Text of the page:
Aside from individual plays ending in a downbeat note, it also strains your enjoyment of the campaign. It was a recurring source of frustration for me to pack up the bits after a game only to realize that the outcome of the haunt might have been fundamentally different, if only I had remembered this one ability, or used that one card correctly, or.. or.. or… Even though it was enormously satisfying to add new rules to the manual and expand key parts of the game, what we really needed was a rules aid to keep things running smoothly. Or at least to avoid feeling like the outcome of a chapter was down to our choices, and not down to our playing the game slightly wrong.

As an aside, while I do enjoy filling in empty boxes in my manual with stickers, it‘s not the most practical way of introducing new rules to play. Because how often are we really going to re-read the entire rulebook, to make sure we didn‘t miss something?

Betrayal cards
Final deck size

Just like its source(s) of inspiration, Betrayal Legacy is at its best when played with gut moves and lots of heart. As soon as you start to abstract the situation, analyze your options and optimize your turn for tactical advantages convenience, the joyfulness peels off and reveals fairly bog-standard core mechanics underneath. It‘s like pointing out the plot holes and contrivances in a horror movie, instead of just strapping in and going along for the ride. Criticizing the game based on an analysis of its rules misses the point.

This encouragement to play Betrayal Legacy with a certain attitude does open up the game in more ways than one. Once I was willing to break with my own gaming habits, and simply made rules calls based on what seemed most interesting, or called off a haunt, because we had maneuvered us into a dead end with only one possible solution… things got much easier. I also began to let go of the worry about how making the wrong choice now would make the experience worse for me later on. Once I shrugged those things off… a lot of the game suddenly clicked. But I’m not entirely sure, it should have.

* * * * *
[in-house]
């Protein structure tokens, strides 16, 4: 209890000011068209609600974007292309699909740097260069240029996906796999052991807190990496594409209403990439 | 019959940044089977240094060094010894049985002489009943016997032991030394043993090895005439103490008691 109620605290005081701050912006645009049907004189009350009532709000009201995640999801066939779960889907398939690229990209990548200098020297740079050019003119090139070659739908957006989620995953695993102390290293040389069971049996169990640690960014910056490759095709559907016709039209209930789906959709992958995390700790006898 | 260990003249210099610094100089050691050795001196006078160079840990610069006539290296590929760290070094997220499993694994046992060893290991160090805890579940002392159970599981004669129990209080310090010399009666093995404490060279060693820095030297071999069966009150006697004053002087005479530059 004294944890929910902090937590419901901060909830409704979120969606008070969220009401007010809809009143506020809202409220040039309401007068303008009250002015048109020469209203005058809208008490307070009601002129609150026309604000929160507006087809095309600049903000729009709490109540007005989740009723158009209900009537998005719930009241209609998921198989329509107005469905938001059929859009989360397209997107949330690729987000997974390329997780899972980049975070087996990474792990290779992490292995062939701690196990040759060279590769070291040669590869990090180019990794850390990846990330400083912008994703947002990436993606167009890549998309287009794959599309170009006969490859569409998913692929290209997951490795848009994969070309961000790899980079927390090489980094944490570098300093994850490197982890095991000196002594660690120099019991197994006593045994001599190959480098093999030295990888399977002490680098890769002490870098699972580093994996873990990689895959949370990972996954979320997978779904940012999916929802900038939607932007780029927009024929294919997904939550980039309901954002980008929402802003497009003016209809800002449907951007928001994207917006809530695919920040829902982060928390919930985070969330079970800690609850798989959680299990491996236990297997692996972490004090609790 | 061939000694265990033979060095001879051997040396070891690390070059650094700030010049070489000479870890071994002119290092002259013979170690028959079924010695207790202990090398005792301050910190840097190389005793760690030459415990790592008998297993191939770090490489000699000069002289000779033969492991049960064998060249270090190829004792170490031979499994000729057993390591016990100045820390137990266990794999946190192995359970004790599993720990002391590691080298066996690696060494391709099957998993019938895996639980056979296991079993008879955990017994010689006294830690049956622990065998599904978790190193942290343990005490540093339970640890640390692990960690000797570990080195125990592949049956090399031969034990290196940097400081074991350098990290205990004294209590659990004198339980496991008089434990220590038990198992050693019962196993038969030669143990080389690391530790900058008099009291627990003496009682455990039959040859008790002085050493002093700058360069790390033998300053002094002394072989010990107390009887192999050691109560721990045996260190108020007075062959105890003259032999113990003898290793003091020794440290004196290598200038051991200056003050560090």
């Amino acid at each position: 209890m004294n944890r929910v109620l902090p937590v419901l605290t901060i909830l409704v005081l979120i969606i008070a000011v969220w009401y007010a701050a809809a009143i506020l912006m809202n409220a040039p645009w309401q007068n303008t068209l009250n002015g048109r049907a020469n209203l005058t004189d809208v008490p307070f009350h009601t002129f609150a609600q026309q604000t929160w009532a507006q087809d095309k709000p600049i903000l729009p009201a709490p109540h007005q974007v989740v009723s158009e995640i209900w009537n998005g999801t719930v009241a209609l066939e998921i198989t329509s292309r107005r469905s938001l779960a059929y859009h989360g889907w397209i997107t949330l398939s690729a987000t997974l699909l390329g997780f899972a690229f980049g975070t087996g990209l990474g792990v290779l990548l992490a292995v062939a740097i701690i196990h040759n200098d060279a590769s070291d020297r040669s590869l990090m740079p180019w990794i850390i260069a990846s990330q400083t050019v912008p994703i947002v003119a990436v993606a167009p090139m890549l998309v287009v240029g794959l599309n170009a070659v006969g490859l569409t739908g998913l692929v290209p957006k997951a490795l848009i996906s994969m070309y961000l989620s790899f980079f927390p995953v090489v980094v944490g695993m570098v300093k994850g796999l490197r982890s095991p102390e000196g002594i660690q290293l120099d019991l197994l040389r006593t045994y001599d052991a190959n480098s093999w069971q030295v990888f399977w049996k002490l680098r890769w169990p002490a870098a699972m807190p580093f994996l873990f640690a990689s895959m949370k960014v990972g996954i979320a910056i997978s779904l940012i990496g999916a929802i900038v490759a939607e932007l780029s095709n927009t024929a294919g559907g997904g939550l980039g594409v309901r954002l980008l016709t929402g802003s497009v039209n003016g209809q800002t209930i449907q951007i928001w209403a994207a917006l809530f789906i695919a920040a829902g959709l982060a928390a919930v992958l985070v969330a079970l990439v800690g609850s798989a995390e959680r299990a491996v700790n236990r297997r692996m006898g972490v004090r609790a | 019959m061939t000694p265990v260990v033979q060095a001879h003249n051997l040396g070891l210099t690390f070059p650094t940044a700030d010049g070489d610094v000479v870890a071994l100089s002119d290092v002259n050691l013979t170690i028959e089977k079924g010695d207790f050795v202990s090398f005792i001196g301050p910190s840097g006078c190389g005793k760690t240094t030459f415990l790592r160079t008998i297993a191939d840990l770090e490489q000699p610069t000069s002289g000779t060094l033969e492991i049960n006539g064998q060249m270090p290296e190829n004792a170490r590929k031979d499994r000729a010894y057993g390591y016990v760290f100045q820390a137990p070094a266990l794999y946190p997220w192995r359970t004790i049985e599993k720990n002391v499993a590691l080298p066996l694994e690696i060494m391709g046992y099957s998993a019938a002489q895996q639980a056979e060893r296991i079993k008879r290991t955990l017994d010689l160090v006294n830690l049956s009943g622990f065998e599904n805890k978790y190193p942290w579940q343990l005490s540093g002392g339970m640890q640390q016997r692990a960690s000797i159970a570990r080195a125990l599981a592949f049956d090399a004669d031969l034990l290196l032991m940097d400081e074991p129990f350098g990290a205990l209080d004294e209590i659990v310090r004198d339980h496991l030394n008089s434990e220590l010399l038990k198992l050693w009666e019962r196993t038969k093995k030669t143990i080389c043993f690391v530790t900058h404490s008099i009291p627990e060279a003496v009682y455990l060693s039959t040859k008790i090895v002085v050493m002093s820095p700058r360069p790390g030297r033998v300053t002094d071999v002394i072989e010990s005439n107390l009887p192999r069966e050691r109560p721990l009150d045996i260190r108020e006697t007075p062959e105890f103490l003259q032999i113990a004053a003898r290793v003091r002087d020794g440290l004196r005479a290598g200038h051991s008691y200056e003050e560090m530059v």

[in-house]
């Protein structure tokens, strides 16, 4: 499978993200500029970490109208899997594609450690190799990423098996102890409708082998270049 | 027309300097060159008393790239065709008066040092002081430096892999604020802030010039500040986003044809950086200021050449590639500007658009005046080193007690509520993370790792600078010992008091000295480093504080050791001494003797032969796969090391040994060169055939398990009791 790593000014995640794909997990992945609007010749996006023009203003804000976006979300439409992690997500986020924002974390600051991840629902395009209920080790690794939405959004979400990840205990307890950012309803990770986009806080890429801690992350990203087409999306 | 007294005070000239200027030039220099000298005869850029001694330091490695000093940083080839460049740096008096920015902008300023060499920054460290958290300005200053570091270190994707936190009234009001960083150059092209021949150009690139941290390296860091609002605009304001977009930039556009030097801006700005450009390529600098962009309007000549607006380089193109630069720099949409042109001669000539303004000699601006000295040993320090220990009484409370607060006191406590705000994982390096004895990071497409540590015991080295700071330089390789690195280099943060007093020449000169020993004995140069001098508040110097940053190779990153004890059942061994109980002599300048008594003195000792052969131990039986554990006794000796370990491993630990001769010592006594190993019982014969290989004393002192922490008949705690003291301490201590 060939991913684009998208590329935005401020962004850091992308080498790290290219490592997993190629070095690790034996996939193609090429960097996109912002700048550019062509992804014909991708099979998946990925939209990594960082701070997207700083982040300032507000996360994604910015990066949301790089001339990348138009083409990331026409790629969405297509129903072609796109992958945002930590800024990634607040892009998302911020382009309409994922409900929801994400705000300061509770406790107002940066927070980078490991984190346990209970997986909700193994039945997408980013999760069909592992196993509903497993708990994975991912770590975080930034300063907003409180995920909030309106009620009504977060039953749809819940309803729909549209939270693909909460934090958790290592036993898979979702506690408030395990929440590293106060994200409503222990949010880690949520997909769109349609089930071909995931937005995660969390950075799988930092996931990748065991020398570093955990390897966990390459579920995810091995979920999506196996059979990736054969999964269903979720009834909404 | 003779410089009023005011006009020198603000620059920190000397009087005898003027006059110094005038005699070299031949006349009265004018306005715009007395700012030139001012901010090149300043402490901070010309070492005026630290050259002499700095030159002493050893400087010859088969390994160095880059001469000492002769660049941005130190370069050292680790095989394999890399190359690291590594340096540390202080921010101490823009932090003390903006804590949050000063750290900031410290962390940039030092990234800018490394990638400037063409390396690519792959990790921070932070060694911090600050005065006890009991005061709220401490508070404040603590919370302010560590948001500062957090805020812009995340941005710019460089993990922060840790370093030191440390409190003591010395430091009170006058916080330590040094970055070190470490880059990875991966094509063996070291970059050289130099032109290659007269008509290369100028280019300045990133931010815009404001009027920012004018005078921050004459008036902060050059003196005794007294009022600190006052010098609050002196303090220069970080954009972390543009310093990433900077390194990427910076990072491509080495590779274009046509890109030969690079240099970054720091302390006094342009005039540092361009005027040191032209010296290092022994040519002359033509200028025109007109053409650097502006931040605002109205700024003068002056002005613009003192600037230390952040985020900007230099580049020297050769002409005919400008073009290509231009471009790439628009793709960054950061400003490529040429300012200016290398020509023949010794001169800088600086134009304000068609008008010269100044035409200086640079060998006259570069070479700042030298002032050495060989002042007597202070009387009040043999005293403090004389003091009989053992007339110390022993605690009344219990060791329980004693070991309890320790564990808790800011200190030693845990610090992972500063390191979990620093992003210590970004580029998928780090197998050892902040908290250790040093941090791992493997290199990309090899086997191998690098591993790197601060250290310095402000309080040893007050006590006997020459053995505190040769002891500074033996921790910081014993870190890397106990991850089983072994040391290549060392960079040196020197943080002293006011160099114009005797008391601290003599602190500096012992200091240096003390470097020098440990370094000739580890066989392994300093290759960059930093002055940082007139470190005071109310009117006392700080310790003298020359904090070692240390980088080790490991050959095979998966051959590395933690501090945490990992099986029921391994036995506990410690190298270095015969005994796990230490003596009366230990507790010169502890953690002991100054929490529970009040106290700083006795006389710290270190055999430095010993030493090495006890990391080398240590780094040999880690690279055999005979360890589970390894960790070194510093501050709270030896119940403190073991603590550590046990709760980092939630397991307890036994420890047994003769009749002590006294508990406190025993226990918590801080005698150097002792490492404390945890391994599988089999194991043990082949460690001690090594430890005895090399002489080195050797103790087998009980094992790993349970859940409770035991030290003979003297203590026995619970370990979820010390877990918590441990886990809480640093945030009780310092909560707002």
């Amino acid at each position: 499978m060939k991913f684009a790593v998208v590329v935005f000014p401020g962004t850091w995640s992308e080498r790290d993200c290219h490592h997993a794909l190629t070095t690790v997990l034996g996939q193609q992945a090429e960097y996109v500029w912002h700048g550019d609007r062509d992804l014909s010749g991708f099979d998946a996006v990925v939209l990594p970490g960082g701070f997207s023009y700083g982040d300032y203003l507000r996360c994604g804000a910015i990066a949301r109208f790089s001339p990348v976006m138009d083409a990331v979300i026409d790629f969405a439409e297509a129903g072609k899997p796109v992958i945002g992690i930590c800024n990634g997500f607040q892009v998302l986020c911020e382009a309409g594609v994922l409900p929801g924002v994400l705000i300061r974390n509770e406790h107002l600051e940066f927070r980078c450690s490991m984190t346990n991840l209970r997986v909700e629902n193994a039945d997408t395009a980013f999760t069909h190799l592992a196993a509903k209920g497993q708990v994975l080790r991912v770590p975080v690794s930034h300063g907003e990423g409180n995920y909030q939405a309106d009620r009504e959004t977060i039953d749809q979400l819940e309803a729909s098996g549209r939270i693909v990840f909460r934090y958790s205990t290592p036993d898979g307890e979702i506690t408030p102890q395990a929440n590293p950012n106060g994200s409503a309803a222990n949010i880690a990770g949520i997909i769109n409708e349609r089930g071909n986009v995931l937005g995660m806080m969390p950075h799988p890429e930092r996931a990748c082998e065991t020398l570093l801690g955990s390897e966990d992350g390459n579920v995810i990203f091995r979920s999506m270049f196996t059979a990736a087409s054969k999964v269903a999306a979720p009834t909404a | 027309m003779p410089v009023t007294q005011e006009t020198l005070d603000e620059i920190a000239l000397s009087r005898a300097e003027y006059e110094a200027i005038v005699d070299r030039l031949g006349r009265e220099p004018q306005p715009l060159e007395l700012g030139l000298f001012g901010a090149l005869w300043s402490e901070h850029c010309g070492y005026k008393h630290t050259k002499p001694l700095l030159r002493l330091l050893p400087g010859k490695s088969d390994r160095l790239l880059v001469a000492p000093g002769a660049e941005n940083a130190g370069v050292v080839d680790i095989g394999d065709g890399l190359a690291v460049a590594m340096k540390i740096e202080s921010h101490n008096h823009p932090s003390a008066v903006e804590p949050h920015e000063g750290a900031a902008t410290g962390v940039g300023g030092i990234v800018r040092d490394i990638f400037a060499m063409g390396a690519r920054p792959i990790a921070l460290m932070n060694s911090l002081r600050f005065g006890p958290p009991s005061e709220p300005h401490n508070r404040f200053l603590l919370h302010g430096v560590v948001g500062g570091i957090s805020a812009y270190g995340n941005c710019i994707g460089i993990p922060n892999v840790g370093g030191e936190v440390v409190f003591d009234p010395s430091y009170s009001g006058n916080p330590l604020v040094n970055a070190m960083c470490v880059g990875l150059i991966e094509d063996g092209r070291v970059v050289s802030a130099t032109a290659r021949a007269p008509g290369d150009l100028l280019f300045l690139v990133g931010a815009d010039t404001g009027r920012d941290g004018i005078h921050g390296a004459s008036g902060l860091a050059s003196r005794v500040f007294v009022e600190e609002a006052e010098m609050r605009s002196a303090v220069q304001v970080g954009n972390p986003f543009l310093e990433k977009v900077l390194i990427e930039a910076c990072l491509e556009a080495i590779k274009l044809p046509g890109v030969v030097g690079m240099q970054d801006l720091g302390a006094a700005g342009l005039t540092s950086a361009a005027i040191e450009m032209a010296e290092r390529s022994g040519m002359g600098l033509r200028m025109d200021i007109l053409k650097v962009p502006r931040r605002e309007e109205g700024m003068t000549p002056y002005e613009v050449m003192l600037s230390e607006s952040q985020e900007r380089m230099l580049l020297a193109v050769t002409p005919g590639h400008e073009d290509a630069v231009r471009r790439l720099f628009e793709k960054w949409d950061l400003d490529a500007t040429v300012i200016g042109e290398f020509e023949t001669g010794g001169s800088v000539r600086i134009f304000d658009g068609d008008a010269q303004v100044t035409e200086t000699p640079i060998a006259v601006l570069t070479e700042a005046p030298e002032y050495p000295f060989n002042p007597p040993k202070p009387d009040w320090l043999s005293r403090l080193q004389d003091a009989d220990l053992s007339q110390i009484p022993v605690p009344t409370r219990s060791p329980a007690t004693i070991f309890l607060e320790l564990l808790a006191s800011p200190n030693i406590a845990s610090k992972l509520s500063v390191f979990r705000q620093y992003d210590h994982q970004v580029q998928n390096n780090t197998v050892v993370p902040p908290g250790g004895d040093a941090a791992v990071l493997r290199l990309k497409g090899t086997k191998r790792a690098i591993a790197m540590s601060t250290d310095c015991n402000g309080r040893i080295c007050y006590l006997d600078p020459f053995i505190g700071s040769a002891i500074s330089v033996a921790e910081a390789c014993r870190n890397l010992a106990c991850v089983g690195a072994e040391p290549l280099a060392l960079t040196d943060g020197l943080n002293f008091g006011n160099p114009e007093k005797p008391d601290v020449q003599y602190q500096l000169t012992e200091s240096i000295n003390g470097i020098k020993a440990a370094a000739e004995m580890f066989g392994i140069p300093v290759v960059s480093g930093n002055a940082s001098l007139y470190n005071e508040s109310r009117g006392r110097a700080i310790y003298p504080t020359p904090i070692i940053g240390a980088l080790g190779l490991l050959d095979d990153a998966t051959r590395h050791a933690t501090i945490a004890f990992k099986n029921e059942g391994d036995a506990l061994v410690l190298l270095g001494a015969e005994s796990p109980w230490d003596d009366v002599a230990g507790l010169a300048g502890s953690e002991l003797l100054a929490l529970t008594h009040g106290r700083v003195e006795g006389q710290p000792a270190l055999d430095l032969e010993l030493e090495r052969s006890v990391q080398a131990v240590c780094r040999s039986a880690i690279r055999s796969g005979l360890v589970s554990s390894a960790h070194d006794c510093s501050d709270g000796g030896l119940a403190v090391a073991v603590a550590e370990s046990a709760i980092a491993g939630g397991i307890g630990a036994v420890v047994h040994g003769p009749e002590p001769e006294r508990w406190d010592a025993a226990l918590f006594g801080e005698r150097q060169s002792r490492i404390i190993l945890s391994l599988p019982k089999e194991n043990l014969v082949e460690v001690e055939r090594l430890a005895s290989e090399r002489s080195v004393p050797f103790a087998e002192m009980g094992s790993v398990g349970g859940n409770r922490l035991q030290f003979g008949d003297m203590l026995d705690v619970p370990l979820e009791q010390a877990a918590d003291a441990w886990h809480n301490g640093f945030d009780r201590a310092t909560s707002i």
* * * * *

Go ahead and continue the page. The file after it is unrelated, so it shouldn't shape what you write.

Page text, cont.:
Betrayal Legacy is a game of two sentiments in conflict with one another. On the one hand, you are supposed to embrace the wacky high points of a game of Betrayal. Like when one of the characters faught a monster with a weapon so powerful it sent the enemy flying through six rooms. Playing this game brings countless horror movie scenes to life with you in one of the leading roles. It is as hilarious to players as often as it is terrifying to the characters.

But on the other hand, Betrayal Legacy wants you to remember everything. Because these moments you share and experience with your friends are gone so quickly, and you can never quite get them back. When I packed up the box after we finished the campaign, I was surprised to realise I felt something like regret. I thought about all the opportunities we missed, the experiences we could have had. After each game, history moves on and the deeds and deaths of the characters are eventually forgotten by us. There is something unexpectedly resonant about repeatedly inhabiting the descendants of these families, who die (and sometimes survive) traumatic episodes in the history of this haunted house. Especially as they fade from memory.

I am not saying that Betrayal Legacy purposefully makes some great statement about family history and the deaths that define it. But despite itself, despite trying only to be a fun and entertaining diversion for few weeks, when it ended it had stepped out of the confines of the emotional register we define as “fun”. I enjoyed playing it, even the parts that I didn’t. But I also remember it in a way that I only remember a select few of the games I’ve played this year or this decade even. This game does something that no other Legacy game has managed to do. That alone makes it stand above its peers.

Betrayal Legacy is a remarkable game, because its campaign isn’t just a story you finish or some epic challenge you overcome. It’s a history you live through. This imaginary house made of room tiles and card decks has weight and importance because of the memories that sleep within its cracks. In the end, it isn’t just your house on the hill. It is of you.